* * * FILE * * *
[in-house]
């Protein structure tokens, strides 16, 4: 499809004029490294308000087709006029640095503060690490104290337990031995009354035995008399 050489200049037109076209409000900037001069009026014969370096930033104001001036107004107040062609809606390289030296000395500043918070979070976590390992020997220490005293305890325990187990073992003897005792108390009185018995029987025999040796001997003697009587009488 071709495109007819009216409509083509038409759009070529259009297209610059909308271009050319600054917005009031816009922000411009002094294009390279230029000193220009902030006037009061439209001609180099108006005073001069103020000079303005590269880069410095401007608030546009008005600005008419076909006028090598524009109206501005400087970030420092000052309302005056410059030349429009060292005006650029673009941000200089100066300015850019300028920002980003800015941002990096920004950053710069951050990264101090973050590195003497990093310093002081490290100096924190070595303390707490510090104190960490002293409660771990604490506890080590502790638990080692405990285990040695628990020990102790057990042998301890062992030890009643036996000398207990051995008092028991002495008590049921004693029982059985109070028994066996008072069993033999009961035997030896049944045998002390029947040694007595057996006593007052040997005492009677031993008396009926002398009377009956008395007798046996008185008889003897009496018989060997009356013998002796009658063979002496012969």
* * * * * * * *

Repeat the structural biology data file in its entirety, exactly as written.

[in-house]
């Protein structure tokens, strides 16, 4: 499809004029490294308000087709006029640095503060690490104290337990031995009354035995008399 050489200049037109076209409000900037001069009026014969370096930033104001001036107004107040062609809606390289030296000395500043918070979070976590390992020997220490005293305890325990187990073992003897005792108390009185018995029987025999040796001997003697009587009488 071709495109007819009216409509083509038409759009070529259009297209610059909308271009050319600054917005009031816009922000411009002094294009390279230029000193220009902030006037009061439209001609180099108006005073001069103020000079303005590269880069410095401007608030546009008005600005008419076909006028090598524009109206501005400087970030420092000052309302005056410059030349429009060292005006650029673009941000200089100066300015850019300028920002980003800015941002990096920004950053710069951050990264101090973050590195003497990093310093002081490290100096924190070595303390707490510090104190960490002293409660771990604490506890080590502790638990080692405990285990040695628990020990102790057990042998301890062992030890009643036996000398207990051995008092028991002495008590049921004693029982059985109070028994066996008072069993033999009961035997030896049944045998002390029947040694007595057996006593007052040997005492009677031993008396009926002398009377009956008395007798046996008185008889003897009496018989060997009356013998002796009658063979002496012969």